The Cannabis genus originated somewhere in Asia over 12,000 years ago and has ever since spread across all the different continents. Nowadays, these plants have evolved enormously thanks to us, humans. Marijuana breeders have combined different species over the years to create totally new strains of plants.
One of the biggest evolution was the feminization of cannabis plants. This is quite a breakthrough in the complex world of marijuana because only female flowers produce actual psychoactive effects. After years of crossing different plants, breeders have found a way to create plants that have a 99% chance to be a female.
So, how do we create female plants? First, we need to know how to tell the difference between a male and a female cannabis plant.
Cannabis plants go through two stages, the vegetative phase, and the flowering phase. In the vegetation stage, it is close to impossible to tell the plant’s gender. Plants spend all their efforts on growing bigger and taller during this stage.
Once the plants switch to its flowering phase, they focus on growing flowers. At this point, we can now tell whether a plant is male or female. Male weed plants have grape-like balls, which look like a cluster of small flowers, that open up to produce pollen. They do not have any pistils on them. If the male is allowed to continue to grow, theses balls or pollen sacs will eventually burst open and let their pollen out.
Female plants are easy to recognize, as the first thing you’ll see is at least one or two wispy white hairs or pistils protruding from their calyxes. All cannabis growers are after these female weeds because they produce the buds that contain the most THC concentration and rich cannabinoid profiles. Having a garden of unpollinated females means a continuous supply of psychoactive nuggets.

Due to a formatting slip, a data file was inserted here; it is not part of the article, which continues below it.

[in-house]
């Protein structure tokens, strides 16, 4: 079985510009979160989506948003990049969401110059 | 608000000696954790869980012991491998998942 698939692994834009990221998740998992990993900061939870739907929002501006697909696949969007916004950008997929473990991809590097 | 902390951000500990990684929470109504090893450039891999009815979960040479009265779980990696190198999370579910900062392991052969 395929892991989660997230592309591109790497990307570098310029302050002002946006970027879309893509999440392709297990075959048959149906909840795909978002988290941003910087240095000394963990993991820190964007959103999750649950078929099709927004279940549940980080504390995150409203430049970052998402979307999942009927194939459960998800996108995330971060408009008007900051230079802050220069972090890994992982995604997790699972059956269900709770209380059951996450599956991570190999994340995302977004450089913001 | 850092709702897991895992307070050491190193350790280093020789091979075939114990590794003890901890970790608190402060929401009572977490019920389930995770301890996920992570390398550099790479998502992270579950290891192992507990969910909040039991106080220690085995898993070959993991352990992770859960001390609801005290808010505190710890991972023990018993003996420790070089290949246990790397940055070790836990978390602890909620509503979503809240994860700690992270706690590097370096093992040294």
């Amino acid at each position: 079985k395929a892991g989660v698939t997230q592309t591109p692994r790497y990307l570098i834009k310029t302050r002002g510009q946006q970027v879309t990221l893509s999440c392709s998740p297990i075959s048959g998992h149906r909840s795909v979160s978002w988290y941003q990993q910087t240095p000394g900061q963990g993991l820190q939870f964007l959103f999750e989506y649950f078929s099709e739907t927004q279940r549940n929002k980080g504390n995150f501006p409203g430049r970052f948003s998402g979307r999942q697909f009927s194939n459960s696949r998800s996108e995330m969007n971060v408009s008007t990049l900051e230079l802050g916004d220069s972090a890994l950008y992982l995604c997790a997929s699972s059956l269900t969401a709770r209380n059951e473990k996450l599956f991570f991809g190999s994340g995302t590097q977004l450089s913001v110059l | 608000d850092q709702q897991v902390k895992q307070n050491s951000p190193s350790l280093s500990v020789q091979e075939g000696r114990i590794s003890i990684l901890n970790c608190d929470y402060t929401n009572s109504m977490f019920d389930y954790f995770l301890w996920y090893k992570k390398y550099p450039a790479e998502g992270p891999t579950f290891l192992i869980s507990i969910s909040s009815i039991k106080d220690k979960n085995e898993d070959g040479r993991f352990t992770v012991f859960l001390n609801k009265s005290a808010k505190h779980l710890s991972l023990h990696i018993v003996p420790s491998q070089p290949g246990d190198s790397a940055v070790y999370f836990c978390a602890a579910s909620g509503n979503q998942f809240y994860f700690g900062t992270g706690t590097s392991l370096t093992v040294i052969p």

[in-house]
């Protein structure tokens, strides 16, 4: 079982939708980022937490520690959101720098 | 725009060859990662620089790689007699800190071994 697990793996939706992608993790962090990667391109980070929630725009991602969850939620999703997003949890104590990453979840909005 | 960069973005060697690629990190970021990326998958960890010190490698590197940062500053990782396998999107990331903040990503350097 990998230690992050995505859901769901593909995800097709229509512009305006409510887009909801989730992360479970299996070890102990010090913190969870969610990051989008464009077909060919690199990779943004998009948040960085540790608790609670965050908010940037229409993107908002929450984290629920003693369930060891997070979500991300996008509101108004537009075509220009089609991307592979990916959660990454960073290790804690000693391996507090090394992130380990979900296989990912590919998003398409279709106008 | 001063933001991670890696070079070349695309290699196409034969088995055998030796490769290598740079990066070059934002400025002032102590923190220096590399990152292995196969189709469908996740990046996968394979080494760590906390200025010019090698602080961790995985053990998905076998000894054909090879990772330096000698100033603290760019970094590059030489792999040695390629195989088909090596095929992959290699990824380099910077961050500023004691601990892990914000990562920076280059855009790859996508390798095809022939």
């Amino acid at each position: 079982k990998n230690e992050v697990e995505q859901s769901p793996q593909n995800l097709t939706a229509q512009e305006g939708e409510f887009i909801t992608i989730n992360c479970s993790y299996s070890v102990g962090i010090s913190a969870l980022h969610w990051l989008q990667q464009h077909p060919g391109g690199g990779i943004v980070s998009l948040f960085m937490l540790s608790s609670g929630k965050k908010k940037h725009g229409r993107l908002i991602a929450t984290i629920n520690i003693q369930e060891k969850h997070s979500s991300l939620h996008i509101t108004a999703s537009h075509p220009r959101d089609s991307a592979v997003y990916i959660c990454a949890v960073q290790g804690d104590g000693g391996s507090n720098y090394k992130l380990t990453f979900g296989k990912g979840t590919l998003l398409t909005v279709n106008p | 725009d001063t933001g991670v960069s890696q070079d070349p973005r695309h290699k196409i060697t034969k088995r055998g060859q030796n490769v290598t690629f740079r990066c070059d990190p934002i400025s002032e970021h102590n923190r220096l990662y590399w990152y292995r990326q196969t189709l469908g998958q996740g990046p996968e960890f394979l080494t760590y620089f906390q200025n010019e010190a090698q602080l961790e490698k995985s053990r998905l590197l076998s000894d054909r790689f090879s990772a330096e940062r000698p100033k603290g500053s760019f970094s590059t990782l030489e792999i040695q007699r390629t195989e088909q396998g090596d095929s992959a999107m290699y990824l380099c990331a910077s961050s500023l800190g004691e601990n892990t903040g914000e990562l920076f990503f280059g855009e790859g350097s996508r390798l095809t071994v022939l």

Now that we have understood the process of identifying a male vs. a female cannabis plant, we need to know how to possibly grow all-female weeds from seeds on every plant, every time.
When growing marijuana from seeds, you will only have lesser chances of getting female seeds as, statistically, regular cannabis produces 75% or more male seeds per crop. In order to increase our chances of getting up to 99% feminized seeds, here are some techniques and tricks of the trade that many experienced breeders swear on.
The stability of the growing environment is important to increase the chances of getting a female plant from your crop. Studies have shown that environmental stress tends to produce more males and lesser females. A stable environment covers all the essential requirements needed to grow a marijuana plant. This includes temperatures, humidity, light cycles, and nutrient feedings.
As soon as the seed has its first few pairs of leaves, influencing the settings to have lower temperatures and higher humidity will contribute to an increase in female development. Once these have been set, both temperatures and humidity in air and soil should have as few fluctuations as possible. A humidity level of at least 70% to 80% RH is the ideal level for healthy female plants. This ensures that the growing medium does not dry out too much or becomes too soggy and drenched with water. Either way, the plant will become stressed, and this will encourage more male development.